Sun Tzu’s “Art of War” is a collection of tactics of a military nature that have many parallels to the “battles” we fight in our everyday work lives. Despite the focus on war, fighting and overcoming enemies, there are peaceful applications of strategy and tactics I choose to employ. Believe it or not, there are useful parallels in managing organizational change with these very same tactics.
There are several direct quotes included in this post, so I will caution that the implications of destruction in battle and overcoming enemies are not part of my message. For example, I’ve used Sun Tzu’s tactics to rid my dog of worms. While an unsavory worming medication represented an effective solution to his problem, the act of convincing him to swallow the capsule is indeed a battle of wills; hence Sun Tzu…and a slice of cheese.
|Art of War – Section 1 – Laying Plans|
|18. All warfare is based on deception.|
|20. Hold out baits to entice the enemy….|
Advanced tactics [some might say deceptive] that leveraged my dog’s momentum for snarfing cheese proved to be the bait to accomplish successful delivery of the essential medication; wrap the capsule in a piece of cheese. Chomp – chomp – gulp – done!
So…what has this got to do with performance support? More than you might imagine…
The Broken Paradigm of Training
For over thirty years, Learning & Development, in its many manifestations, have been my work home. From HR-based L&D to being embedded in the operational side of the business, I’ve witnessed a great deal of change; some evolutionary…some, not so much. And even within the evolutions, it amazes me how closely aligned to a discipline [like Training] we become. We manage to sink roots so deeply into a long-held paradigm that any disruptions that imply extending core concepts beyond effective knowledge transfer are seen as a bitter pill. Maybe it’s time for some cheese…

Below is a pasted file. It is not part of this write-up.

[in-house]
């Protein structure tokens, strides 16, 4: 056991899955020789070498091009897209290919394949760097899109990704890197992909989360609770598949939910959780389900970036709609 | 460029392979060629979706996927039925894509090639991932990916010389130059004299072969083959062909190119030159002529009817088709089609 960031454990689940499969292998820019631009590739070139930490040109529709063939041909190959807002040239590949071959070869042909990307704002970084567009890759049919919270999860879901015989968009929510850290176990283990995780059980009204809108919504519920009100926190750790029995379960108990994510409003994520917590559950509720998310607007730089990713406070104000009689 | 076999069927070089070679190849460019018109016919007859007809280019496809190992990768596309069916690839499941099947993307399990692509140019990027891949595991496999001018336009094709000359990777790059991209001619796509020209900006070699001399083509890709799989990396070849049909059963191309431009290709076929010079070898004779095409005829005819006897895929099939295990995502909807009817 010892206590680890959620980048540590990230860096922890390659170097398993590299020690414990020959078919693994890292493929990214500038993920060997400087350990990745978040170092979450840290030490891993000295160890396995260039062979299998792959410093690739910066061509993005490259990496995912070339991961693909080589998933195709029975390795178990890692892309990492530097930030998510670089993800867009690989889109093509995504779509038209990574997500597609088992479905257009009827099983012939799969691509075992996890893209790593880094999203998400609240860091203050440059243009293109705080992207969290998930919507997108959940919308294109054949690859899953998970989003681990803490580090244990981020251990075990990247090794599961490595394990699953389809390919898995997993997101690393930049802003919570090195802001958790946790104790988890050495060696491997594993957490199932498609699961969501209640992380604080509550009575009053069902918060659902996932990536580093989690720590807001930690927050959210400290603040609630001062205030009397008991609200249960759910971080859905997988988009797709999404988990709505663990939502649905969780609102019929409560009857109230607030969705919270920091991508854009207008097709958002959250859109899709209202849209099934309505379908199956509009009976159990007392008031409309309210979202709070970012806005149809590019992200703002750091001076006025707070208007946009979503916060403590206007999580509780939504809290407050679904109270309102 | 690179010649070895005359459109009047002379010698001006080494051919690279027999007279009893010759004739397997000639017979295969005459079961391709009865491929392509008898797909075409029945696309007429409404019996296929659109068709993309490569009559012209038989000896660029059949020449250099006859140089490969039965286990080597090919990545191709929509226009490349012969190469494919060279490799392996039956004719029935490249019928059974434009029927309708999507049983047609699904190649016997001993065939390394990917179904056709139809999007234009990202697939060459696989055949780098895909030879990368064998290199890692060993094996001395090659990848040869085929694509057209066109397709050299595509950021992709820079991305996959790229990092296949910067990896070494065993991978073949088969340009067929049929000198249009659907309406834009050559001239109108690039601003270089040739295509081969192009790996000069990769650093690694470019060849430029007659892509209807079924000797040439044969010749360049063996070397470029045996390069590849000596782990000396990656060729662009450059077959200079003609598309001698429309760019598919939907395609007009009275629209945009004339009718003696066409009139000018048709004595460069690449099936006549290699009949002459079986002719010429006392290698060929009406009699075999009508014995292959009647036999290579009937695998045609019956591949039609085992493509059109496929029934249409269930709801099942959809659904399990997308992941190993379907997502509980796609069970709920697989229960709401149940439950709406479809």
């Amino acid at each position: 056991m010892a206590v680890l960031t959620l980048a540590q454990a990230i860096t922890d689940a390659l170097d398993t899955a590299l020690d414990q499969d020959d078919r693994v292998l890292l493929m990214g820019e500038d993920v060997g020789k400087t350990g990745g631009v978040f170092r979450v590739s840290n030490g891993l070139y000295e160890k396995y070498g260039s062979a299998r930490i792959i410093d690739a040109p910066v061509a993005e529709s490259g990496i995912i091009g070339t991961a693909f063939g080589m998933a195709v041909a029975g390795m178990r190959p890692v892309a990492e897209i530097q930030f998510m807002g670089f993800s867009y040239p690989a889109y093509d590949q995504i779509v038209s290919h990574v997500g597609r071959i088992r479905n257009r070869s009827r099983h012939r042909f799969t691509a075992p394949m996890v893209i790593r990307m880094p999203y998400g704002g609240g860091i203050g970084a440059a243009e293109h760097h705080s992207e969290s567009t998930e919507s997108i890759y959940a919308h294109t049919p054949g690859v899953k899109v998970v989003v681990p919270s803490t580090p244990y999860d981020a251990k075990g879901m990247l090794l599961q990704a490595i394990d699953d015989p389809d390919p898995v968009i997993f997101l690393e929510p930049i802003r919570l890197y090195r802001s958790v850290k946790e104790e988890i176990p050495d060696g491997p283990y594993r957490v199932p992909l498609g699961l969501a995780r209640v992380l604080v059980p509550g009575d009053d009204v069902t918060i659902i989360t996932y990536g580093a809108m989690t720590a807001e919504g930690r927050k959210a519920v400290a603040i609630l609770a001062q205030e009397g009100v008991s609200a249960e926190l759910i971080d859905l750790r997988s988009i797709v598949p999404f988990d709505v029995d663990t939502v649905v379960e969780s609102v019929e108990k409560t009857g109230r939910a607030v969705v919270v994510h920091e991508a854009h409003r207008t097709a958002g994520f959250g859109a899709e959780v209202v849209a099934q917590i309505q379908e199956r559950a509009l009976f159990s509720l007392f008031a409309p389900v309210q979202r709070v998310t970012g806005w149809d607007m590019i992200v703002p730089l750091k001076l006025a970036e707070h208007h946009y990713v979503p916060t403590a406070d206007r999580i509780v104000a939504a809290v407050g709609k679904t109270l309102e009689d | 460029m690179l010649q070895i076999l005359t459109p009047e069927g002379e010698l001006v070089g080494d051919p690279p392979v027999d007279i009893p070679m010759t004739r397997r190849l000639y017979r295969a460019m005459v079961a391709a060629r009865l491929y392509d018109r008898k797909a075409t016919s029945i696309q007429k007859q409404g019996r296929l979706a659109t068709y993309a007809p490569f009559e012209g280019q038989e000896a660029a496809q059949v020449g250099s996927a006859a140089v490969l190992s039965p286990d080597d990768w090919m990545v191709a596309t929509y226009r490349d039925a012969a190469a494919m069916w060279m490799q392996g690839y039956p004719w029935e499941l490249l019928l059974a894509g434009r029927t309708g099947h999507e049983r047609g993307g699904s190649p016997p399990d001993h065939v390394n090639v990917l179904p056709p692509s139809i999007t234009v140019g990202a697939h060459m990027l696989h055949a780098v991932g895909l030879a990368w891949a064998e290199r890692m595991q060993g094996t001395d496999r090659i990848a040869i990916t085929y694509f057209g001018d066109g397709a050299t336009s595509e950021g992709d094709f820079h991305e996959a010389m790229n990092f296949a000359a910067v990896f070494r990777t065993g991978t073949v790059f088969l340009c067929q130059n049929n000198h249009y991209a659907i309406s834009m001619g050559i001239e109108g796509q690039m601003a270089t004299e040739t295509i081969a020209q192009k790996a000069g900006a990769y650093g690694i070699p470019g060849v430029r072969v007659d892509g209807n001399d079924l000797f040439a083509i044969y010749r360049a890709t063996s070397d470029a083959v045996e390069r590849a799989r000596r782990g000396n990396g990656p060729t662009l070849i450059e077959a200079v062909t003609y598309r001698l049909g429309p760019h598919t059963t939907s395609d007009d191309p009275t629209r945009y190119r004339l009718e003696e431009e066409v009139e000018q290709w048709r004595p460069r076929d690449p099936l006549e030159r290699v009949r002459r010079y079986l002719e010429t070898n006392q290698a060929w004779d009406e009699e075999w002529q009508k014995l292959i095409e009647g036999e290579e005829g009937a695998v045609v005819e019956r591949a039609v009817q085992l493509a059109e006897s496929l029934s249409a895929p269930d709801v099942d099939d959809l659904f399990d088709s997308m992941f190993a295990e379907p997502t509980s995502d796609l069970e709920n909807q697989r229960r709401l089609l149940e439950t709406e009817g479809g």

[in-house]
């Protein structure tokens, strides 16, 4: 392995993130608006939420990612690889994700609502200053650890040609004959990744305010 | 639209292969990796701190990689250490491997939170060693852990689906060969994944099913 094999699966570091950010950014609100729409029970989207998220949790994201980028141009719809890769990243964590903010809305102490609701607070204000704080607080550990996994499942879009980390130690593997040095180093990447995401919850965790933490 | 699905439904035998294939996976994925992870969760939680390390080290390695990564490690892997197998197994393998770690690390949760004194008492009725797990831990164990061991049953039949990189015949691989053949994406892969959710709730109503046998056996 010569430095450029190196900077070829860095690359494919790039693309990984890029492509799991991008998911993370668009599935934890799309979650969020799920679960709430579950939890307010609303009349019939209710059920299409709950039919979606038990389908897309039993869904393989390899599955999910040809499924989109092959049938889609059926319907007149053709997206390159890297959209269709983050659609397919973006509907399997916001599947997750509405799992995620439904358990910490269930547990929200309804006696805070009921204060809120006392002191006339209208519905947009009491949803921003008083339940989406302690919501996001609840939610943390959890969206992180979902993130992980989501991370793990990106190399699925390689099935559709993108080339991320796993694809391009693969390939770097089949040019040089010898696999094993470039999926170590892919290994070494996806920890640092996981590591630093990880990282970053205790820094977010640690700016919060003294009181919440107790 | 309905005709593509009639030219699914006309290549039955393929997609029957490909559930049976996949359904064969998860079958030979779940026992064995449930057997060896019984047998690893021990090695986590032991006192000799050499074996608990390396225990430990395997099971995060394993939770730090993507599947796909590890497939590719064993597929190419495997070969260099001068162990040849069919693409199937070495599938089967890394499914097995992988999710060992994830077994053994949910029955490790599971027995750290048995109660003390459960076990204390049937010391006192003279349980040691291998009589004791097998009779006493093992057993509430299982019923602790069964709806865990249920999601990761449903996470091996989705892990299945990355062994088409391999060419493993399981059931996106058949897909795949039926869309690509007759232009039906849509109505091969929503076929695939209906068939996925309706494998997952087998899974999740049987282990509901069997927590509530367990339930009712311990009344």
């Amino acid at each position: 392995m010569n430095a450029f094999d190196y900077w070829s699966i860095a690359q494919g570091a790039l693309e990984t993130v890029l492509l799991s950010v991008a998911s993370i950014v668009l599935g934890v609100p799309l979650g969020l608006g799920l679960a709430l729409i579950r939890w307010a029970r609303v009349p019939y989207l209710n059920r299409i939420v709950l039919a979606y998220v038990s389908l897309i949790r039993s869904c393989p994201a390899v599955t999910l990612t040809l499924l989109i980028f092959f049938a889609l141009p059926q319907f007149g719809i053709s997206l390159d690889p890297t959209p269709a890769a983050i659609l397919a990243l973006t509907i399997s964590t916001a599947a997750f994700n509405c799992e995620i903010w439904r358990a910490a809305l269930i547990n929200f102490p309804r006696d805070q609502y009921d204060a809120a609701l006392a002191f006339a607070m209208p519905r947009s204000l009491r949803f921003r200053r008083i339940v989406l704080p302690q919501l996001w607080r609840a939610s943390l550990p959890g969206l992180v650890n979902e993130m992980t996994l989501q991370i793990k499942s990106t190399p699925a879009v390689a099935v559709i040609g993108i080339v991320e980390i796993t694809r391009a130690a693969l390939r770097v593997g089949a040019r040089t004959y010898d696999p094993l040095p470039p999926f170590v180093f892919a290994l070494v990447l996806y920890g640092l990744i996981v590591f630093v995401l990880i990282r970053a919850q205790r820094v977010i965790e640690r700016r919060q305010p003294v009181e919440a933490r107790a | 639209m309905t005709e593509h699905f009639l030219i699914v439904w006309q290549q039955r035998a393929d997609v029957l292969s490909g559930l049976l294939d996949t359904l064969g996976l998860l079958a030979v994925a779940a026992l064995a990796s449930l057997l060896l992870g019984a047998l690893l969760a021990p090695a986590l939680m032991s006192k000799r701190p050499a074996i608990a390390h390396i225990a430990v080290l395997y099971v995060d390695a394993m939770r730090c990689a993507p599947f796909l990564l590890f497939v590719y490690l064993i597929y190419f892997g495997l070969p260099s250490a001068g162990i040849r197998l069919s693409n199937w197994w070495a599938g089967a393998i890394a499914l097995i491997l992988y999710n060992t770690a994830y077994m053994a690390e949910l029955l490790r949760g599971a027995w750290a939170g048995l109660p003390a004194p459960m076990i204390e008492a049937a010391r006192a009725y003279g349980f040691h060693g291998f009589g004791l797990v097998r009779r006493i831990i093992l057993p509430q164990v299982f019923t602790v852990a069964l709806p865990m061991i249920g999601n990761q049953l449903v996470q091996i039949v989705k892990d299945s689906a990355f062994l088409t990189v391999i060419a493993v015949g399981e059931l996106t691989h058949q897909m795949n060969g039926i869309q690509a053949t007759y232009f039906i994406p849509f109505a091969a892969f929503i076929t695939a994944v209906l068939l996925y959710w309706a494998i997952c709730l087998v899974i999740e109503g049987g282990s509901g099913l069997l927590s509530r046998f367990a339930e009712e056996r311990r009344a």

|Art of War – Section 4 – Tactical Dispositions|
|3. Thus the good fighter is able to secure himself against defeat, but cannot make certain of defeating the enemy.|
|4. Hence the saying: One may know how to conquer without being able to do it.|
The passages in the Tactical Disposition Section spoke to me regarding what we accomplish through Training, especially #4. We train our workforce for “battle” by transferring tactical knowledge in a variety of delivery modes, and then confirm that we’ve done so effectively with level 1 and 2 evaluations, but “knowing” is not the same as “doing”.
We crank up Captivate or other simulation authoring tools and do our best to emulate the battle field, but we are still in “training mode” and regardless of how well done the simulations are, our learners will quickly become performers and the knowledge transferred will degrade almost as quickly.
Training tactics are slowly changing. Events are shrinking in size. MOOCs are unhooking linearity as a design concept. Learning is being “bursted” and “microed” in more granular chunks. More video is being embedded. Things are getting more social and collaborative, but the “T” word still seems to be central to the mission. We are still Training. Knowledge retention is still the enemy.
Maybe my formal education and experiences as a performance consultant are to blame for my biases, but I am convinced that we cannot view workforce performance and sustainable business results as anything but the real brass ring. Does that mean Training is no longer at the center? Hardly, but it does imply Training is not alone there.
|Art of War – Section 5 – Energy|
|10. In battle, there are not more than two methods of attack – the direct and the indirect; yet these two in combination give rise to an endless series of maneuvers.|
|11. The direct and the indirect lead on to each other in turn. It is like moving in a circle –
you never come to an end. Who can exhaust the possibilities of their combination?